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GIA calls for the provision of a creative outlet for children’s creative ideas

Ghana Institute Of Architects
Ghana Institute Of Architects

Madam Delali Abla Dziedzoave, an Architect and Member of the Ghana Institute of Architects (GIA), has called for an outlet for children to exhibit their creativity.

That, she said, would enable them to express themselves visually.
Madam Dziedzoave made the call at a programme organised by ladies in the Ghana Institute of Architects for pupils from selected Basic and Junior High Schools (JHS) in the Korle Klottey Municipal as part of activities to mark International Women’s Day (IWD).

The pupils were engaged and educated on the concept of architecture and the use of architectural designs to solve societal problems.

The IWD is celebrated globally every March 8, to honour women for their contribution towards national development and raise awareness on the need for equality in all spheres of life.

This year’s celebration is on the theme: “DigitALL: Innovation and Technology for Gender Equality,”
According to the United Nations, women make up only 22 per cent of Artificial Intelligence (Al) workers globally, while a global analysis of 133 Al systems across industries found that 44.2 per cent demonstrate gender bias.

Madam Dziedzoave underscored the need for arts subjects to be incorporated in the country’s educational system for children to unearth their talents.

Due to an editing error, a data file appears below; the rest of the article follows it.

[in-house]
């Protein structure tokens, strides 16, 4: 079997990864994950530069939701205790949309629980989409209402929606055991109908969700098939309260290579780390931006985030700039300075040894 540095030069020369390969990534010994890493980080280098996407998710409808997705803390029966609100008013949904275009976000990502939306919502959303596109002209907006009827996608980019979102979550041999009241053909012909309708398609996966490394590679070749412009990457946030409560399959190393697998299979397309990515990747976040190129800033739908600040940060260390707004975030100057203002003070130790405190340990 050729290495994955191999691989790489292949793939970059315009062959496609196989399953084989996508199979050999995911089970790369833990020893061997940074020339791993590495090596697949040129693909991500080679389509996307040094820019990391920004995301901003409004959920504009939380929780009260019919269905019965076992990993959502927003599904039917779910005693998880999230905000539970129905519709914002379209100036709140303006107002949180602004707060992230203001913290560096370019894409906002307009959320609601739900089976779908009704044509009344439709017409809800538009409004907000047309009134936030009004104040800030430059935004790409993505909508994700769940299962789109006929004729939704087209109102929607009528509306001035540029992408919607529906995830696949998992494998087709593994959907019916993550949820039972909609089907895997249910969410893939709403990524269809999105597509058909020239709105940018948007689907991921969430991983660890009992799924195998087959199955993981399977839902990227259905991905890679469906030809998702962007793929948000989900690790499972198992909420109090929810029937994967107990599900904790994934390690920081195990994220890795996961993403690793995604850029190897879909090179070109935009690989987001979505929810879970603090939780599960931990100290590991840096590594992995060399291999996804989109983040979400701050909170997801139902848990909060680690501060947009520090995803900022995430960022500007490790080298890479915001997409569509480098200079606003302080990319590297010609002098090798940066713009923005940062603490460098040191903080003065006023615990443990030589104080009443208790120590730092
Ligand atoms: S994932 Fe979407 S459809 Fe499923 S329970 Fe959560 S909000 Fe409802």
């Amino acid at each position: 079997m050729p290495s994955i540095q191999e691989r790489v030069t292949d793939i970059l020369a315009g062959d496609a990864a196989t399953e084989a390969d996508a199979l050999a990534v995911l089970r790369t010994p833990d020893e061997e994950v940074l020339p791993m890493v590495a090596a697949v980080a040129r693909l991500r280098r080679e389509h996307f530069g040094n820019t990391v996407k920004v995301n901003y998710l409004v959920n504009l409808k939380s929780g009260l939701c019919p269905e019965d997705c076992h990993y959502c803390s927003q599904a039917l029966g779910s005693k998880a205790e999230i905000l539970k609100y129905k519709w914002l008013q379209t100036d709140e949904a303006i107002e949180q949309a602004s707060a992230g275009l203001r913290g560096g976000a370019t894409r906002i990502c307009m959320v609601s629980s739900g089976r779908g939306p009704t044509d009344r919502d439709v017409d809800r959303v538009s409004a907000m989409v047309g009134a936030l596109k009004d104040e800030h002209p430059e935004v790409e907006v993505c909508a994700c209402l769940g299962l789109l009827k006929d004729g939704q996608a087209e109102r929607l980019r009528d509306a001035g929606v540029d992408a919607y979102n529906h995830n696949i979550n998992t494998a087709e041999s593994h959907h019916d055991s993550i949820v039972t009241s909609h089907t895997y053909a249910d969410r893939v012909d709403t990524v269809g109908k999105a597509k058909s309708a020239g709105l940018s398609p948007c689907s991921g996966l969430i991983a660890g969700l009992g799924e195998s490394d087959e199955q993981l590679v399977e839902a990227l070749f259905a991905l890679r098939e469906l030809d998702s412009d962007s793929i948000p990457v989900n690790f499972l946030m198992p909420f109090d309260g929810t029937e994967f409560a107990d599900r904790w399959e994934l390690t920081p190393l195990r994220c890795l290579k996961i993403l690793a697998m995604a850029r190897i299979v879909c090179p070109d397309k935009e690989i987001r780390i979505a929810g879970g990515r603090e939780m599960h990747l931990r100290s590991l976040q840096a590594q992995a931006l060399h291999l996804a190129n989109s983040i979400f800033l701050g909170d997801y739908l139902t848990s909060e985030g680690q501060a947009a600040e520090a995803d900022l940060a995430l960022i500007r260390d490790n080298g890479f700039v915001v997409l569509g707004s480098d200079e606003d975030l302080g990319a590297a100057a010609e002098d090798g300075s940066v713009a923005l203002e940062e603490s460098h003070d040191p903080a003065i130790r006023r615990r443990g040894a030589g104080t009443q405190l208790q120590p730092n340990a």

“… Architecture is not only a science, but it’s also an art but we all went through a school system where art is not even a subject that is studied. We do not have situations where people can express themselves visually,” she added.

The Architect urged girls to venture into architecture to bridge the gender gap in the industry since there were many females who could be looked up to.

Madam Esi Adjorlolo, Vice President, GIA, noted that Architecture was a male dominated occupation, however, many females were now venturing into.

She called for more outward training or open training which would serve as opportunities to mentor people, particularly, young ladies to empower them enough to decide on the engineering and architecture profession as a whole.

Madam Brenda Benedicta Attuquayefio, School Support Officer, Adabraka Circuit, Ghana Education Service, said the engagement of girls in career programmes would be an eye-opener for them.

She said: “In fact before our lady architects came, our girls knew architecture was for men, but this has been an eye opener to let them know that they can also venture into it as a career. I believe looking at the atmosphere it is way of problem solving.”

She urged the students who were present at the programme to be ambassadors to educate other girls to consider architecture as a career.

Ms Patricia Peprah, a JHS 2 Pupil of the Reverend Ernest Bruce Memorial Methodist Basic School, said she had been enlightened, hence, she would complement fashion designing with architecture.

“I was impressed by the architectural designs by women shown to us. I could not believe it,” she said.
Ms Peprah appealed to parents not to define gender roles at home but encourage their girl child to undertake jobs that were considered manly.

The Ghana Institute of Architects was established in 1962 as a professional body that seeks to enhance the practice of architecture and architects in Ghana.

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